Past segregation in neighborhoods still shapes where people live in Miami – NBC 6 South Florida

The impact of these policies can still be seen decades later, where and how people live.

Nadege Green grew up in Little Haiti and graduated from Miami Northwestern Senior High School. NBC 6 caught up with her down the street from the school, in front of Miami’s first public housing project: Liberty Square.

“It’s not necessarily visible. However, as we sit on this racing wall, it is all around us,” said Green, director of community research and storytelling at the Community Justice Project.

She showed NBC 6 what was left of a racing wall. Years ago, it was much larger and separated a black neighborhood from a white neighborhood along 12th Street NW in the Liberty City neighborhood.

“One thing that Miami has been very good at since its founding is marketing this space. When you think about marketing, it’s all good stuff. I don’t think Miami considered any of their good things to be anything that cuts across blackness,” Green said.

Government policy has shaped the Miami of today.

During the Great Depression of the 1930s, the Roosevelt administration and Congress created new programs intended to stabilize the housing market in difficult times.

One such program was the Home Owners’ Loan Corporation.

Program workers have divided and ranked different Miami neighborhoods from A to D to support long-term home loans for parts of the city.

The grades were largely based on race. An “A” neighborhood included whites. A “D” neighborhood included blacks. “D” neighborhoods would not have access to Federal Housing Administration-backed home loans, according to the program manual.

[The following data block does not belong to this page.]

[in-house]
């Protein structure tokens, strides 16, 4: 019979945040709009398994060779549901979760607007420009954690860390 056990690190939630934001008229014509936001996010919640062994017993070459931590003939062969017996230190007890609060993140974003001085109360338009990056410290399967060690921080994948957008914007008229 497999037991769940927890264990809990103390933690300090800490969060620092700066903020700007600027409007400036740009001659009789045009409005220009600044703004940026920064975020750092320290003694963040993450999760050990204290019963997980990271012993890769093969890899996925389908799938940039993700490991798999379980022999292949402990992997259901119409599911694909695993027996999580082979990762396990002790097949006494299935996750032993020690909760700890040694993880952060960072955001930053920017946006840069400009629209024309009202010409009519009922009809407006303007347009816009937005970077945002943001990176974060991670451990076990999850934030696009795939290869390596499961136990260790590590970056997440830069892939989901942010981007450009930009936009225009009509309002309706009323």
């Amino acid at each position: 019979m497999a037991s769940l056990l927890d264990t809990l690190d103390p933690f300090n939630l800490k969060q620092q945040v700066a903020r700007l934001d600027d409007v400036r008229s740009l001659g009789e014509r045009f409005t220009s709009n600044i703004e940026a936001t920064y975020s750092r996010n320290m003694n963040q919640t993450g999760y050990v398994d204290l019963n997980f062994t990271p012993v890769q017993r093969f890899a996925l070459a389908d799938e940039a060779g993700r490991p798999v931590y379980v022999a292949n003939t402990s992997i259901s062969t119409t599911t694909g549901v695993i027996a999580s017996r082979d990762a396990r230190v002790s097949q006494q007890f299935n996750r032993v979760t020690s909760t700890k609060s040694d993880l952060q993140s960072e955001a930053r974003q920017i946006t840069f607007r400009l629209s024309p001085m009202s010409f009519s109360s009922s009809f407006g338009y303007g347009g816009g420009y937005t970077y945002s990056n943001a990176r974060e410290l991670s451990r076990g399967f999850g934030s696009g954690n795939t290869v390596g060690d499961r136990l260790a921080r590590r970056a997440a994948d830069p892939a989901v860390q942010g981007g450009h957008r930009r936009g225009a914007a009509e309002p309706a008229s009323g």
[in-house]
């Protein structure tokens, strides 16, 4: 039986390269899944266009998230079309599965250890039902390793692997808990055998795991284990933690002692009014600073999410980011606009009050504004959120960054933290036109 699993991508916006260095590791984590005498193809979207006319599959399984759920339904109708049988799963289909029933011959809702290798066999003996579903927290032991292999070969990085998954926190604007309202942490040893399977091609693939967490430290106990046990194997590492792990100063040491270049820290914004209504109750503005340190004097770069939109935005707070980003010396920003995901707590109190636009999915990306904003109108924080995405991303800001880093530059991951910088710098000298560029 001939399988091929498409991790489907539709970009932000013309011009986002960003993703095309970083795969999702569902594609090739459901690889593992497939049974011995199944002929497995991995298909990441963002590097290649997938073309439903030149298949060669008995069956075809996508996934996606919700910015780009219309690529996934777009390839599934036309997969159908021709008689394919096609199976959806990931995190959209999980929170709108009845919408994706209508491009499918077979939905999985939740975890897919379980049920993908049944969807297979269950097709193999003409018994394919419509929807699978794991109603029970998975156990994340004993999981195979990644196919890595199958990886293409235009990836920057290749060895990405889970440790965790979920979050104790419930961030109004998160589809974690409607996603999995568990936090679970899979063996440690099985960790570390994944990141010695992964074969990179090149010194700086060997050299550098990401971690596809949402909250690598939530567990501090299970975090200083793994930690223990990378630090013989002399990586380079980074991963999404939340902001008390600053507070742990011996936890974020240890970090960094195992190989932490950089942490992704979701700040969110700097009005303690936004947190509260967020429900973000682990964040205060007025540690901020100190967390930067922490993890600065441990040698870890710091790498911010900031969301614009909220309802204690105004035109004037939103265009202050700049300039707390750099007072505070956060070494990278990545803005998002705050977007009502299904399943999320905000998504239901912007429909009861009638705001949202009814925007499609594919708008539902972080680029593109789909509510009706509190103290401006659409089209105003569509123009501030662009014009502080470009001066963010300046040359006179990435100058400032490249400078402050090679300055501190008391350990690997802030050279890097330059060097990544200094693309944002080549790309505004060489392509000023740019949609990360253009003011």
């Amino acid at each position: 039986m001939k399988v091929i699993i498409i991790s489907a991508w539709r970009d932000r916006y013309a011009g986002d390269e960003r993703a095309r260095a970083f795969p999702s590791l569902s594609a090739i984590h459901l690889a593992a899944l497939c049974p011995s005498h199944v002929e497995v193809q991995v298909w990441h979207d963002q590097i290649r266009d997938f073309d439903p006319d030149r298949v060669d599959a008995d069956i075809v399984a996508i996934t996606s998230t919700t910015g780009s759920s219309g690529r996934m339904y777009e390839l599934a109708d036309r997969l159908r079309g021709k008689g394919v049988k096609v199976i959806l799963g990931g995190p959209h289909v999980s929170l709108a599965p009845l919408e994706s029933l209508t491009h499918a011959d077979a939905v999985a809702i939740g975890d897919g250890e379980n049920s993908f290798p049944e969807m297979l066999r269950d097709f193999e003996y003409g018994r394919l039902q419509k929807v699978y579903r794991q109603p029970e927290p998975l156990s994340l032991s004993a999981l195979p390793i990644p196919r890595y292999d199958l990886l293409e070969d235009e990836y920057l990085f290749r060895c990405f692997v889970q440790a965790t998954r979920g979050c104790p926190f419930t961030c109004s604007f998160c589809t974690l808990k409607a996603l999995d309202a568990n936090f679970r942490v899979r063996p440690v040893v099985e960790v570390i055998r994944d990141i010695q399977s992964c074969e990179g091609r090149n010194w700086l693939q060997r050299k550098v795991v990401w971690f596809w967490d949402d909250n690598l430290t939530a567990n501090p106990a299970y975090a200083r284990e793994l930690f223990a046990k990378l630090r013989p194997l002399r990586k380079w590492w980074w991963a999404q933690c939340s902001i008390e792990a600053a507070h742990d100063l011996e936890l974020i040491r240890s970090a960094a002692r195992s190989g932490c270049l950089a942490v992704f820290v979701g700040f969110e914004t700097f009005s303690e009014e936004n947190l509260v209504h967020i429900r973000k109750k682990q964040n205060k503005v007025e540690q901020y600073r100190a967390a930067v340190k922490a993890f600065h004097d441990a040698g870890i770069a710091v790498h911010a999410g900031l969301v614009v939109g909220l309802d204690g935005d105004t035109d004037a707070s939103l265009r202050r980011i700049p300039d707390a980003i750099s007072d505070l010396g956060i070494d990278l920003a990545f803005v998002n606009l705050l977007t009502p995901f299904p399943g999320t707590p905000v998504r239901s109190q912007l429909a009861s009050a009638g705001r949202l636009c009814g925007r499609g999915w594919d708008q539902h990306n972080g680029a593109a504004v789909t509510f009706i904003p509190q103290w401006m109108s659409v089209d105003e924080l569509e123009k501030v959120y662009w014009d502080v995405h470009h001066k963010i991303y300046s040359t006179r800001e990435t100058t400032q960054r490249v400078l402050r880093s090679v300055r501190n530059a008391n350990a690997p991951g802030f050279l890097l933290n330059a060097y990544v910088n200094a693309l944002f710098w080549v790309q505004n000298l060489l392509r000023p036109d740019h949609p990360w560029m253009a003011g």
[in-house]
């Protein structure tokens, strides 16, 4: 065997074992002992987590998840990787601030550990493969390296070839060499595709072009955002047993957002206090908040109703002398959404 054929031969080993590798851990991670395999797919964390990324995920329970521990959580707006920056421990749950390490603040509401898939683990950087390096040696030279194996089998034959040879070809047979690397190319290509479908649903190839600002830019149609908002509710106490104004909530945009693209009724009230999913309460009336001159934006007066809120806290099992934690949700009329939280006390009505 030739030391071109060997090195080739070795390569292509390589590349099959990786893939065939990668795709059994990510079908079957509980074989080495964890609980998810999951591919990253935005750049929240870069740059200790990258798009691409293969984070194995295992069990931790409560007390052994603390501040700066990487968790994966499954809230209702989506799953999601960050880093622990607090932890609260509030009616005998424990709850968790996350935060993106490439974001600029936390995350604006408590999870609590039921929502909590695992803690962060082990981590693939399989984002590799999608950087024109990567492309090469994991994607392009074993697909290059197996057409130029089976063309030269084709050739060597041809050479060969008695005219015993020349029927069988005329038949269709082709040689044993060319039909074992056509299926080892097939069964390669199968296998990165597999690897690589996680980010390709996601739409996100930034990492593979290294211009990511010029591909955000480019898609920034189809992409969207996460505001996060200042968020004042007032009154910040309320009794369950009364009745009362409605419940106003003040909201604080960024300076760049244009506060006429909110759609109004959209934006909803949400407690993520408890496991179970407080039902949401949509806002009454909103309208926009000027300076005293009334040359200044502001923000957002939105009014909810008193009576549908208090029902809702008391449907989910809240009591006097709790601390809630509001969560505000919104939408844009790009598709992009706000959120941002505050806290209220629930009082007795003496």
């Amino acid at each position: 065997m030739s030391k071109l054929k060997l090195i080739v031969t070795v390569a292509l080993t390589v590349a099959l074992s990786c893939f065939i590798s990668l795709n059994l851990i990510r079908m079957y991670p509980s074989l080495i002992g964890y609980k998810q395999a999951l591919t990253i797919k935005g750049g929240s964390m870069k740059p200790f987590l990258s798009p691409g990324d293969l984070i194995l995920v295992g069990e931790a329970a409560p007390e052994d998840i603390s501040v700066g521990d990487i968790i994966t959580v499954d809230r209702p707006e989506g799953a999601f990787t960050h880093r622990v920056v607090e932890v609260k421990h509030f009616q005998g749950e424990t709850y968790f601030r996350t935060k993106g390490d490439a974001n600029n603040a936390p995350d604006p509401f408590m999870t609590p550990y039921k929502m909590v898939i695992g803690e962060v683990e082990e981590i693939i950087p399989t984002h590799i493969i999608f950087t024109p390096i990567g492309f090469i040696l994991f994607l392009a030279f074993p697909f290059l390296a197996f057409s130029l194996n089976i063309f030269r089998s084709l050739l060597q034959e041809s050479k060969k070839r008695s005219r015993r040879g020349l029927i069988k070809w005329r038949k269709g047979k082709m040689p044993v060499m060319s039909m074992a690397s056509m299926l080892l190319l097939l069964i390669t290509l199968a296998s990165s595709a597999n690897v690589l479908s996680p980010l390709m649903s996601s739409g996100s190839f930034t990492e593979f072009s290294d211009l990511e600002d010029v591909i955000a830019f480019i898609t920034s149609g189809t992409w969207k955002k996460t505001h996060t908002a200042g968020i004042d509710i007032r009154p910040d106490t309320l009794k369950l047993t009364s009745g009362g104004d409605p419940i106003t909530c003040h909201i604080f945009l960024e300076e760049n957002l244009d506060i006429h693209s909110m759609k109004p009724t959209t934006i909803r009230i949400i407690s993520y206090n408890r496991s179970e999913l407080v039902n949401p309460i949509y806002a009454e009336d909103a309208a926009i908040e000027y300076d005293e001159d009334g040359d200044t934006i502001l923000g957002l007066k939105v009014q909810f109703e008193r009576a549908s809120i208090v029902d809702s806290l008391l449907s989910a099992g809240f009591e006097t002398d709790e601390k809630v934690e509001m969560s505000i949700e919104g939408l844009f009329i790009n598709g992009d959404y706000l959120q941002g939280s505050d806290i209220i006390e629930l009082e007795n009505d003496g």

In the 1935 program manual, government officials at the time wrote, “It is necessary that properties continue to be occupied by the same social and racial classes. A change in social or racial occupation usually results in instability and a decrease in values.

It was too risky to lend in these neighborhoods, they said.

Policies like that kept black people in areas now known as Overtown, Brownsville, Liberty City, and pockets of other city neighborhoods.

“It set the tone for understanding what real estate would look like,” said Robin Bachin, founding director of the University of Miami’s Office of Civic and Community Engagement.

Bachin is also a professor of history at UM and led a project on housing inequality and racial segregation. She told NBC 6 that this way of thinking has lasted for decades.

“The federal government has provided guidelines stating that a stable neighborhood is a segregated neighborhood. It helped enshrine segregation as a feature of urban America for the next century,” Bachin said.

The process was also detailed in Professor John Hopkins NDB Connolly’s book, A more concrete world.

Many blacks were forced to rent from white landowners because neighborhood lines defined by the Home Owners’ Loan Corporation cut off access to mortgages for African Americans and people from the Caribbean.

According to Green, this meant that white families could create generational wealth by passing down real estate to their descendants. Black families never could and are now more likely to live in poverty and continue to be renters.

“If you grew up in an area like Liberty City, it was very possible that your family was a tenant,” Green said. “Reality is wealth. We know that the transfer and access to wealth often happens within the family.”

According to an NBC 6 analysis of PolicyMapwhich presents census data.